- Poison in the Well: Radioactive Waste in the Oceans at the Dawn of the Nuclear Age
When historians of technology write about disposal of nuclear waste, it is usually in terms of sites such as Yucca Mountain—vast underground nuclear graveyards designed to keep waste secure for thousands of years. But at the dawn of the atomic age this mode of disposal was not a foregone conclusion, as scientists and policymakers looked to land and skies, and to the ocean, as possible disposal zones for nuclear material.
Jacob Darwin Hamblin’s Poison in the Well addresses a sector of atomic history that has, like much of the deep oceans, not yet been explored, never mind carefully mapped. His account traces far more than the title indicates—he begins his history in the 1940s and 1950s and continues until the 1980s and 1990s. He also shifts his geography chapter by chapter, covering the United States, Great Britain, the Soviet Union, and a host of smaller countries and their waterways.
Hamblin has delved into archives on both sides of the Atlantic and composed an authoritative account of policies concerning the dumping of nuclear waste. He takes the reader inside the operations of the Atomic Energy Commission in the United States and into similar agencies abroad. He also examines the politics of the National Academy of Sciences and international agencies such as the International Atomic Energy Agency.
What Hamblin finds in the archives is a parallel to the case study of the atomic physicists in the wake of World War II. But while the atomic physicists sought and found influence in policymaking circles of the AEC, oceanographers never gained the level of respect and patronage that their counterparts in physics achieved. Instead, oceanographers at times floundered about, looking for government patronage but finding less than ideal levels of support for long-term basic research on the dynamics of ocean systems. As Hamblin’s story moves into the 1950s, policymakers and scientists are forced to deal with a series of public-relations crises that threaten ocean disposal of atomic waste. The so-called Lucky Dragon incident in 1954 raised concerns about radioactivity, and over the decades since then a series of dumping incidents (usually involving drums of waste that refused to sink) have made headlines.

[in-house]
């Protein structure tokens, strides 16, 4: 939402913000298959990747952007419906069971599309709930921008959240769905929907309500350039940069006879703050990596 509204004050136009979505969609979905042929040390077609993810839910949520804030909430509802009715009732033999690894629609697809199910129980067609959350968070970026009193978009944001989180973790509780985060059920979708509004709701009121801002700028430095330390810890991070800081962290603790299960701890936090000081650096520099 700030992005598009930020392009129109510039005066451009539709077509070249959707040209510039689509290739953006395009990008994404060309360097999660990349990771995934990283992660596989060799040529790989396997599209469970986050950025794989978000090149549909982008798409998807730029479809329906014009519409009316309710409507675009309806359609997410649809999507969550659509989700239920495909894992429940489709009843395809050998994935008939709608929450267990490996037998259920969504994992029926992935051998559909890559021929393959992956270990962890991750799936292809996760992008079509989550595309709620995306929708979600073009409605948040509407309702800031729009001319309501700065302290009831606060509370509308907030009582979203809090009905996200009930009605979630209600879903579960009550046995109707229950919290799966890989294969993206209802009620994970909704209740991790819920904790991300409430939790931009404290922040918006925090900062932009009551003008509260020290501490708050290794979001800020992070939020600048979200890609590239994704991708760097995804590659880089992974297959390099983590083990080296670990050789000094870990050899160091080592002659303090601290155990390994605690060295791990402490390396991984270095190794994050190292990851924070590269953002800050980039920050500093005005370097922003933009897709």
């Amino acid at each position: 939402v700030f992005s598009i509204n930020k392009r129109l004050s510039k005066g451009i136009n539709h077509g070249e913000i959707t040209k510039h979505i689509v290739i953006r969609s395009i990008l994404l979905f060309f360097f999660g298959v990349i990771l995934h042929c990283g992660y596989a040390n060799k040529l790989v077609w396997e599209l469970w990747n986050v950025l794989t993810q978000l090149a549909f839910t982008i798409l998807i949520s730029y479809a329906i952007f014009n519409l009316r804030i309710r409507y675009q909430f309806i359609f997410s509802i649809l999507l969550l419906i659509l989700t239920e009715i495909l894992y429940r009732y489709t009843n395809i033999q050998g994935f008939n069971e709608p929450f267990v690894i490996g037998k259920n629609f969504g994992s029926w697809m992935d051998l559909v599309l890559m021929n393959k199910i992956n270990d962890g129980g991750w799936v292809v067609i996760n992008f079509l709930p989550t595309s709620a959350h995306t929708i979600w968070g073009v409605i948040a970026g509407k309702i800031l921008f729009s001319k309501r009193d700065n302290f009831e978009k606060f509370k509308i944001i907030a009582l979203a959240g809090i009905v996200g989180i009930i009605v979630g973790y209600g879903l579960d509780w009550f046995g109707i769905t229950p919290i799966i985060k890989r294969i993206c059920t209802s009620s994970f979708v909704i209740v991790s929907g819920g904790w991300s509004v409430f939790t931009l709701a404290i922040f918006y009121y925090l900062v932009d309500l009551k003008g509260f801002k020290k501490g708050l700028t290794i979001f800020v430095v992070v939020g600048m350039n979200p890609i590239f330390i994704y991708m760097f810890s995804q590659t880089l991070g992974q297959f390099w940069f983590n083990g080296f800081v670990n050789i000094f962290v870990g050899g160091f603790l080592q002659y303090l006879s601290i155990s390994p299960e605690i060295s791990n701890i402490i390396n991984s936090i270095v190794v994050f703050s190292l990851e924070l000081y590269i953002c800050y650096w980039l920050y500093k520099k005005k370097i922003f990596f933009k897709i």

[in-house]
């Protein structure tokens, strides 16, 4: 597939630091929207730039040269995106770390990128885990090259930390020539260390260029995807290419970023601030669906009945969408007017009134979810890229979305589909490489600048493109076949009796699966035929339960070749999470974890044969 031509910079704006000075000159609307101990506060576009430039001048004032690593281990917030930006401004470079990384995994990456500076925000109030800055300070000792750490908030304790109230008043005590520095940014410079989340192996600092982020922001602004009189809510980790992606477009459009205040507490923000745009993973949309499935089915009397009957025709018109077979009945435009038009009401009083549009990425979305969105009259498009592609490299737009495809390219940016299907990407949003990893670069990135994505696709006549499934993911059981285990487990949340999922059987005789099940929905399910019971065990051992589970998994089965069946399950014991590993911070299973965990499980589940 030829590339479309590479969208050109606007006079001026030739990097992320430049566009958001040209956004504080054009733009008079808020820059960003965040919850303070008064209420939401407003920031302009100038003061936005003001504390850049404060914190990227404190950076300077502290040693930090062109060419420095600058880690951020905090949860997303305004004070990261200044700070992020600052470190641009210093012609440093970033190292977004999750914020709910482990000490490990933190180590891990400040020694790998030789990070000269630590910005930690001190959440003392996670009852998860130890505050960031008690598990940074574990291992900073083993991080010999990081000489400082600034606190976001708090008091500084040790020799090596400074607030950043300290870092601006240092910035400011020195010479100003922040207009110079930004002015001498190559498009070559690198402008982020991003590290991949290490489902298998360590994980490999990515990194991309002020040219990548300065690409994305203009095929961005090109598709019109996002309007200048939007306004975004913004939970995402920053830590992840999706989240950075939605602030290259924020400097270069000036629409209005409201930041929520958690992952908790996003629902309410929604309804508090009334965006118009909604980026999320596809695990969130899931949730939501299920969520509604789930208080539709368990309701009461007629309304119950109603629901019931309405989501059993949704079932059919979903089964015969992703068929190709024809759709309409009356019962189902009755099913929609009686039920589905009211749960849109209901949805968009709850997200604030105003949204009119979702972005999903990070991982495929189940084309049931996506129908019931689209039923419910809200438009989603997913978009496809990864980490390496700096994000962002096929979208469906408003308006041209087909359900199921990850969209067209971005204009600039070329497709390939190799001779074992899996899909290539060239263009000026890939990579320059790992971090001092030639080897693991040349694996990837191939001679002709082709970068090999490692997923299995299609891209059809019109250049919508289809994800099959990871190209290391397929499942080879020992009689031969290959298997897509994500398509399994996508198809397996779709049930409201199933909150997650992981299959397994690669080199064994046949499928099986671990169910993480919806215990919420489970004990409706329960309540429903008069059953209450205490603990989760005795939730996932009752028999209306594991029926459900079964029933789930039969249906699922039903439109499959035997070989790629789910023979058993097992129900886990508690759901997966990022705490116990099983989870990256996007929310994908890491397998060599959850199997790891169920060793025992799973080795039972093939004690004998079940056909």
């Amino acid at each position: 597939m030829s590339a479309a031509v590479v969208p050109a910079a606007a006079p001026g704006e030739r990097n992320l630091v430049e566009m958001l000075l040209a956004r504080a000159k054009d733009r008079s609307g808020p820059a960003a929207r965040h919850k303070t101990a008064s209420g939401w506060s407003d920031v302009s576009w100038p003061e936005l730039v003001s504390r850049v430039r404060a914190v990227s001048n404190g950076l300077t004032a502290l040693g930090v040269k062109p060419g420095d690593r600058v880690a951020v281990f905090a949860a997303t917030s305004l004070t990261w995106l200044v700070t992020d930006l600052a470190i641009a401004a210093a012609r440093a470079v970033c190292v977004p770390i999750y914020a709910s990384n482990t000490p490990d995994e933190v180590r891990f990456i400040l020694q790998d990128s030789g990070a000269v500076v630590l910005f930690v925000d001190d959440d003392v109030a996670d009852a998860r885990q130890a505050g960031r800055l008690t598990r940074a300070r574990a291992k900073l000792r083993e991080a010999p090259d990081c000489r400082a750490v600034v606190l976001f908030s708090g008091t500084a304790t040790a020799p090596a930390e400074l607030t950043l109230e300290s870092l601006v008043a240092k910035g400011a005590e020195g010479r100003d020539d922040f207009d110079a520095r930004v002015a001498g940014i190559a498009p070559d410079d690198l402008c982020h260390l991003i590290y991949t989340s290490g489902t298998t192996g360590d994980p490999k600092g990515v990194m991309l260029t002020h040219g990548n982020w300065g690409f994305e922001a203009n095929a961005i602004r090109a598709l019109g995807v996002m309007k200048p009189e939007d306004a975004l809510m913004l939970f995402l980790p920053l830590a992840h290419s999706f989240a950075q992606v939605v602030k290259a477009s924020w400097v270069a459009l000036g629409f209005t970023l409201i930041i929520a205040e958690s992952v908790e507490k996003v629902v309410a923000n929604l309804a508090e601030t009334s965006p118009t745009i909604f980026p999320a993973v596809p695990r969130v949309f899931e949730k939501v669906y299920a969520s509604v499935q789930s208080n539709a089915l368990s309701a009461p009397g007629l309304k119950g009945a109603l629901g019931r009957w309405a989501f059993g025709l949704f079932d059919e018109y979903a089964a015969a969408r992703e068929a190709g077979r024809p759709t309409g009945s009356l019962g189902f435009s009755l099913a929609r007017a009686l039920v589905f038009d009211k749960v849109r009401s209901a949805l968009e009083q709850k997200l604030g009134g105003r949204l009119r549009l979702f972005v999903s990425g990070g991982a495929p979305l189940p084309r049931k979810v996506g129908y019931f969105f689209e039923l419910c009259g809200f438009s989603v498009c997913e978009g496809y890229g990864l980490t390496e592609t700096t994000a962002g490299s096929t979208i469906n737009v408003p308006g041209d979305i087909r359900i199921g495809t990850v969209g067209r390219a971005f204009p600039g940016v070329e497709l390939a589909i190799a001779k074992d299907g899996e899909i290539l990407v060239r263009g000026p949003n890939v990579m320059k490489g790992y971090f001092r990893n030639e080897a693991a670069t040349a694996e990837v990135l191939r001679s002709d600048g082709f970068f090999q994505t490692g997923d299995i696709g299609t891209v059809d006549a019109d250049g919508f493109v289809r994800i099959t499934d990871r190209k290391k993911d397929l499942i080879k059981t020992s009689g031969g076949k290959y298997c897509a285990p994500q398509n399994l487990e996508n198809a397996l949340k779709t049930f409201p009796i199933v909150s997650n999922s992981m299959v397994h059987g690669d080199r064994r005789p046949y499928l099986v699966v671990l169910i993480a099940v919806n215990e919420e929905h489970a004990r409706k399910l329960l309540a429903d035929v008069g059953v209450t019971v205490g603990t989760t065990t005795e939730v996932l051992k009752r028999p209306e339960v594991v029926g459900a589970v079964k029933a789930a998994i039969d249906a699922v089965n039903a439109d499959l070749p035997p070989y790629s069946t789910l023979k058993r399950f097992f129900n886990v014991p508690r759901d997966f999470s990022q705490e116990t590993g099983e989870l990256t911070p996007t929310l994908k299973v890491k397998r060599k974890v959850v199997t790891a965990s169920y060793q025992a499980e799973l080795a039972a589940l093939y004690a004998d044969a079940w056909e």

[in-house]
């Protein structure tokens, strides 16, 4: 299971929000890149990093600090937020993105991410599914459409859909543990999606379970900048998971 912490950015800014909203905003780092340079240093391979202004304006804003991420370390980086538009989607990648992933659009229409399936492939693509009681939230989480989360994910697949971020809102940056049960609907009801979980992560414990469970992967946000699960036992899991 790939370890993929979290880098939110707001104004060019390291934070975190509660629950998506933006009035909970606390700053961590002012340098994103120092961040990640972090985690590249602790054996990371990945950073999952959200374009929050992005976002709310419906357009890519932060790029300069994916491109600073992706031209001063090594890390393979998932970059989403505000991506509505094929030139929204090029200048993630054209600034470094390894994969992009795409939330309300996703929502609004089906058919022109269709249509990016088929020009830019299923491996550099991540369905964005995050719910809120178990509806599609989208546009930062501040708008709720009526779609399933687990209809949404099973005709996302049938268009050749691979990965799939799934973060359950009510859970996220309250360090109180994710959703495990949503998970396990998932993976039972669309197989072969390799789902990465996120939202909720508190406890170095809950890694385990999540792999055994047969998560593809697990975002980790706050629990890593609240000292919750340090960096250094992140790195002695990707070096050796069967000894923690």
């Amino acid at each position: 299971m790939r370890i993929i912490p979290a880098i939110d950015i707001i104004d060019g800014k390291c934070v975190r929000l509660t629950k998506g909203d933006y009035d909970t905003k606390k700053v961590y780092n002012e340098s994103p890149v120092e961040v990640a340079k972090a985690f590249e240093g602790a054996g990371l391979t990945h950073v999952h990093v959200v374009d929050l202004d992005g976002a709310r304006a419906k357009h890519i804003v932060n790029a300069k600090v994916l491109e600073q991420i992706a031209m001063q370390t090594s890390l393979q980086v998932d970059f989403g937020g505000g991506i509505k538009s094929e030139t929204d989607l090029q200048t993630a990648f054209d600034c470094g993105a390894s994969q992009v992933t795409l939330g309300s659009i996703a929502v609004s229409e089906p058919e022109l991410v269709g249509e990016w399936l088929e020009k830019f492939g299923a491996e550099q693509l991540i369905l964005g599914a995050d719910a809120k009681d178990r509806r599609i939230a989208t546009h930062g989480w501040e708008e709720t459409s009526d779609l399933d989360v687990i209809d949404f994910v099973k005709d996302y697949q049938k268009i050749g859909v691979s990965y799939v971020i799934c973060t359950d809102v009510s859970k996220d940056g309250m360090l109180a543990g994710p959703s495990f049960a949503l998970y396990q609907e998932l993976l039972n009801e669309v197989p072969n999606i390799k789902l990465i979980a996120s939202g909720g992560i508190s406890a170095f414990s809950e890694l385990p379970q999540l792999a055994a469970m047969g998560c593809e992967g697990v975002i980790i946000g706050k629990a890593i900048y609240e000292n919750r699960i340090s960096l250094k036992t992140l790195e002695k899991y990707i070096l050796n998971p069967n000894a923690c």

Hamblin chronicles all of these events but returns over and over to the theme of the book—that the quiet discharge of radioactive waste from pipelines on the shore far exceeded any ocean dumping in drums. While international treaties such as the 1975 London Convention barred ocean dumping of waste, the stream of waste pouring from nuclear-processing plants such as Great Britain’s Windscale continued. [End Page 246]
Hamblin asserts that there are no villains in his narrative, and there are few heroes either. Most of the scientists who appear in the book, whether physicists or oceanographers, follow the lead of their patrons, seeking funds for long-term research. A few environmentally minded scientists (including a young Jacques Cousteau) make an appearance, but they are brought into the fold by their national atomic agencies, sometimes over a cocktail or two. The national leaders in Hamblin’s account are realists, not idealists. The Soviet Union disposed of its waste secretly into rivers and seas, all the while denouncing Great Britain and the United States for doing the same. The United States explored ocean dumping of waste early on, but, with a larger landmass than Great Britain, turned to land disposal instead.
This is a dense account of politically and scientifically complicated material. But Hamblin is able to pull it together and reach solid conclusions about what the events he describes mean for historians of science and technology as well as for those interested in policy and environmental history.
Dr. Olwell is associate professor of history at Eastern Michigan University in Ypsilanti.